Computing complexity, information content and information rate (entropy)
from a string of symbols:

There are two tools available here which may be used to compute the complexity of a given string, or its information content or its information rate (referred to here as the entropy).

The complexity of a given finite string is taken here to be a measure or a count of the number of steps necessary to construct the string from its alphabet. Any number of algorithms might be considered for the purposes of constructing a string. The choice of production algorithm ultimately determines the practicality of the measure, and the usefulness of the result. For example Algorithmic Information Theory defines string complexity in terms of the size of the smallest computer program that can be run on a Universal Turing machine (A hypothetical computer) resulting in an uncomputable result. Lempel and Ziv (1976) defined string complexity in terms of the minimum number of linear-pattern copying steps that may be used to construct the string and they prove that a certain exhaustive parsing process achieves the optimum. The LZ76 algorithm, by virtue of its exhaustive search  of the patterns, a O(n^2) algorithm, that make this less than attractive in many applications. 

The tools here use a particular recursive hierarchical-patten copying algorithm to construct strings from their alphabet. The construction is referred to as T-augmentation. The inverse operation of discovering the production steps from a given string is referred to as T-decomposition. The process of reducing a given string to a corresponding sequence of constituent pattern,  with each new pattern describable in terms of previously identified patterns in accordance with the T-augmentation construction, constrains the process to such an extent that there a corresponding unique parsing for every possible string. In this respect it is not meaningful to talk of the smallest number of T-augmentation steps... but simply the number of production steps required to construct the string. To date there has been no attempt to prove optimality of the solution. It remains an open problem. It may turn out to be an unprovable result. Nevertheless there exist strong empirical results that demonstrate that this measure is meaningful in terms of what has been established in relation to existing theories of string complexity and information.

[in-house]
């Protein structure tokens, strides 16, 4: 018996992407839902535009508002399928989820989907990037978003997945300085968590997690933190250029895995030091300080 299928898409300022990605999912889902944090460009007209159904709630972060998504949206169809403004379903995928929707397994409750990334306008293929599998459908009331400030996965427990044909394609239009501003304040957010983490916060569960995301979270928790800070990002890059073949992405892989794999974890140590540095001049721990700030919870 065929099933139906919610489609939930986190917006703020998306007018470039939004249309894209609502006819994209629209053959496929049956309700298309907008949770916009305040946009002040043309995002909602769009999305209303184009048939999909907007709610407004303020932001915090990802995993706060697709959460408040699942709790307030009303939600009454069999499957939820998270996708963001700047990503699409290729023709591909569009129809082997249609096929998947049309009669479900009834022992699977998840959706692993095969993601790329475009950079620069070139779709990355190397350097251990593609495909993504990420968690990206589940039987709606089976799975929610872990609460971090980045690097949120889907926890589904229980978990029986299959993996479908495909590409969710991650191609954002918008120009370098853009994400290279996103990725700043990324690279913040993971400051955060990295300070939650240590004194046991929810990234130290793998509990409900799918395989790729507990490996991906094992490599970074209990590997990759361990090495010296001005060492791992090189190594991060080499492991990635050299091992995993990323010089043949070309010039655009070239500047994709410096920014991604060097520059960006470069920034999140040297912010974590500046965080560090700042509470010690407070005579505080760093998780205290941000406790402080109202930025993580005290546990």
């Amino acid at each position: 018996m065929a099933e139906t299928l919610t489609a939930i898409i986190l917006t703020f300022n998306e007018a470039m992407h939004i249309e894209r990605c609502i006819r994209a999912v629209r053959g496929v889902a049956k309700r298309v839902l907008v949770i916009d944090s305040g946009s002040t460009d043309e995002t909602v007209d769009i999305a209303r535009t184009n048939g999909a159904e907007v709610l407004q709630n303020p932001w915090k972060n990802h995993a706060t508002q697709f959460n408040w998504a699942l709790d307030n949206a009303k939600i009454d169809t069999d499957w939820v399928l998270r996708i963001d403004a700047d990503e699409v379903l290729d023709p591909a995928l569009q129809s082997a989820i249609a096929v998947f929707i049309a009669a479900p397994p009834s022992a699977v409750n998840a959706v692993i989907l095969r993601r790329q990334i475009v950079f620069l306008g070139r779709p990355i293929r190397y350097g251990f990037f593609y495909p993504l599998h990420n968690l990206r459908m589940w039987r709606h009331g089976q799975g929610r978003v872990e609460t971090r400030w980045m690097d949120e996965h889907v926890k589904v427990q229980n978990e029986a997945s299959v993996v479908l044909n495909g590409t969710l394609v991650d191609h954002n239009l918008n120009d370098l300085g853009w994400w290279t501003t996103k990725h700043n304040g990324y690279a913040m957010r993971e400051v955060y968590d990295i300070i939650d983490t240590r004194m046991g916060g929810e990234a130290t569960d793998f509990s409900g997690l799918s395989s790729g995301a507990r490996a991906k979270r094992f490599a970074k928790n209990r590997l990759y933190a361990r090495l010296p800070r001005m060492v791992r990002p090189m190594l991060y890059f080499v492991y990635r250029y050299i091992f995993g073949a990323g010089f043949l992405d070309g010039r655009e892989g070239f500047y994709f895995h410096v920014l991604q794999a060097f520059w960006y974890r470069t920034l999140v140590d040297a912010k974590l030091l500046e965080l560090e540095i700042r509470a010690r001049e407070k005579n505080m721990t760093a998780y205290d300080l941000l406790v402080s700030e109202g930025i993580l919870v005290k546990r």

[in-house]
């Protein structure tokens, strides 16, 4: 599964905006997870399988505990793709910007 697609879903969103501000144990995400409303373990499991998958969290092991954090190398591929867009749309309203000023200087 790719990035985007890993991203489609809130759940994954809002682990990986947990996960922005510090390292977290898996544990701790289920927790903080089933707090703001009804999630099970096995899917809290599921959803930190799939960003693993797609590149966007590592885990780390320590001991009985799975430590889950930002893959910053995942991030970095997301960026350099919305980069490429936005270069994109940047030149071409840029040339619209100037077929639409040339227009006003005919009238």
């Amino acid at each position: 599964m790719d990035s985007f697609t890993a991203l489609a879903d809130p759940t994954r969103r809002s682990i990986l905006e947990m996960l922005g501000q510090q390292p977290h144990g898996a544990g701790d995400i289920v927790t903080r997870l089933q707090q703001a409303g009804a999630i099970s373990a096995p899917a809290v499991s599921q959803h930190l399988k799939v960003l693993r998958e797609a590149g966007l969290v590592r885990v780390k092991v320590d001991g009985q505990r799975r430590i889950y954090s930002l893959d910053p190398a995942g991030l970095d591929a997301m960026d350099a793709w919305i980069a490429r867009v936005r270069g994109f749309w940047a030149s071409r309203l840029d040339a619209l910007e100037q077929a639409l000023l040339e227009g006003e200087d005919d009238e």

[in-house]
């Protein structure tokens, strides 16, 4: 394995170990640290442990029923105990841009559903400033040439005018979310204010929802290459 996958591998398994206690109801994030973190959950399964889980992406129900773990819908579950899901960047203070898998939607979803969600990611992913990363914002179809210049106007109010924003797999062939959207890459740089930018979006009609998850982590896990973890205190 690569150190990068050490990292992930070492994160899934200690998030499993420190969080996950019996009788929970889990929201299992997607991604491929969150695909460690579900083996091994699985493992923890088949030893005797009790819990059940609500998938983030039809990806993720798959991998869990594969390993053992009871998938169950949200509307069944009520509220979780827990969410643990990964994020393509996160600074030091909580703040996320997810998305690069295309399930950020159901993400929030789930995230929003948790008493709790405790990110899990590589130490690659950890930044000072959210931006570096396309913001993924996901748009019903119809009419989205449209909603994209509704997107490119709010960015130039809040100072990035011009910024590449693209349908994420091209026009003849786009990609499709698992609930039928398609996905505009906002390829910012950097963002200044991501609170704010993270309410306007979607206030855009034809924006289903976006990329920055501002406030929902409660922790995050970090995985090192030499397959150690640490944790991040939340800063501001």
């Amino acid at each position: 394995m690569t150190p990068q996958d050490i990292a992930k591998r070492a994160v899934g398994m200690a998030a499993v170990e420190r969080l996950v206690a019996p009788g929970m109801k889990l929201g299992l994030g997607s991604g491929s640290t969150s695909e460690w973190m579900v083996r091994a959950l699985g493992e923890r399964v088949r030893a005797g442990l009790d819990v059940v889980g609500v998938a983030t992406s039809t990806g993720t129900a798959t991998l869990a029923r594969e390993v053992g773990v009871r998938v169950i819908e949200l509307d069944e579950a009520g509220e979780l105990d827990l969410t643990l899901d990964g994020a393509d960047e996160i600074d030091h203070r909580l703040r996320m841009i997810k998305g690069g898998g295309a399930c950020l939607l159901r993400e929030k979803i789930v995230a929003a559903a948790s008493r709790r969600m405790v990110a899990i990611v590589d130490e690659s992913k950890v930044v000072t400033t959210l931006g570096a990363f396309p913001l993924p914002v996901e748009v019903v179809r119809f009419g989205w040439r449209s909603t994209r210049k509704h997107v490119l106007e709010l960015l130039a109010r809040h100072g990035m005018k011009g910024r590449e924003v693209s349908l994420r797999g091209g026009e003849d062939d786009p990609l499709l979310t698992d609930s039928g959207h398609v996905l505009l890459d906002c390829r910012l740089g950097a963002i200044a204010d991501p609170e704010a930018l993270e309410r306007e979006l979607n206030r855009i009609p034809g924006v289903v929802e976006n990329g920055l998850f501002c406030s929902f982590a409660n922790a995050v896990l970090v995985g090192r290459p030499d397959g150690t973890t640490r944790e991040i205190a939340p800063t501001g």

We refer to the complexity of a string measured in context of the T-augmentation algorithm as the T-complexity. In fact the T-complexity definition is a logarithmically weighted measure of the effective number of T-augmentation steps. Though the LZ76 and T-complexity measures are found in practice to often behave quite similarly, these differences between the T-complexity and the LZ76 definitions result in some rather interesting differences. One important practical difference is that the T-complexity may be computed in O(n) time (implementation due to Speidel, Yang) where n is the length of the string being processed. 

A series of experiments (see Ebeling, Steuer, Titchener 2001) demonstrate that a linearised version of the T-complexity measure directly corresponds to Shannon information for a simple dynamical system such as the logistic map. The linearised measure is referred to as the T-information content of a string. The T-information rate, i.e. the average T-information per symbol, in a given string is obtained by dividing the T-information by the length of the string and is referred to as the T-entropy.

The two tools are provided here for computing the T-complexity, T-information and T-entropy of a string include

1) tcalc  This implementation is due to Titchener, Wackrow & Speidel. The c-sources are available here also. tcalc provides access to a number of additional features which are helpful in certain applications. However the implementation of the T-decomposition algorithm here runs as O(n^2).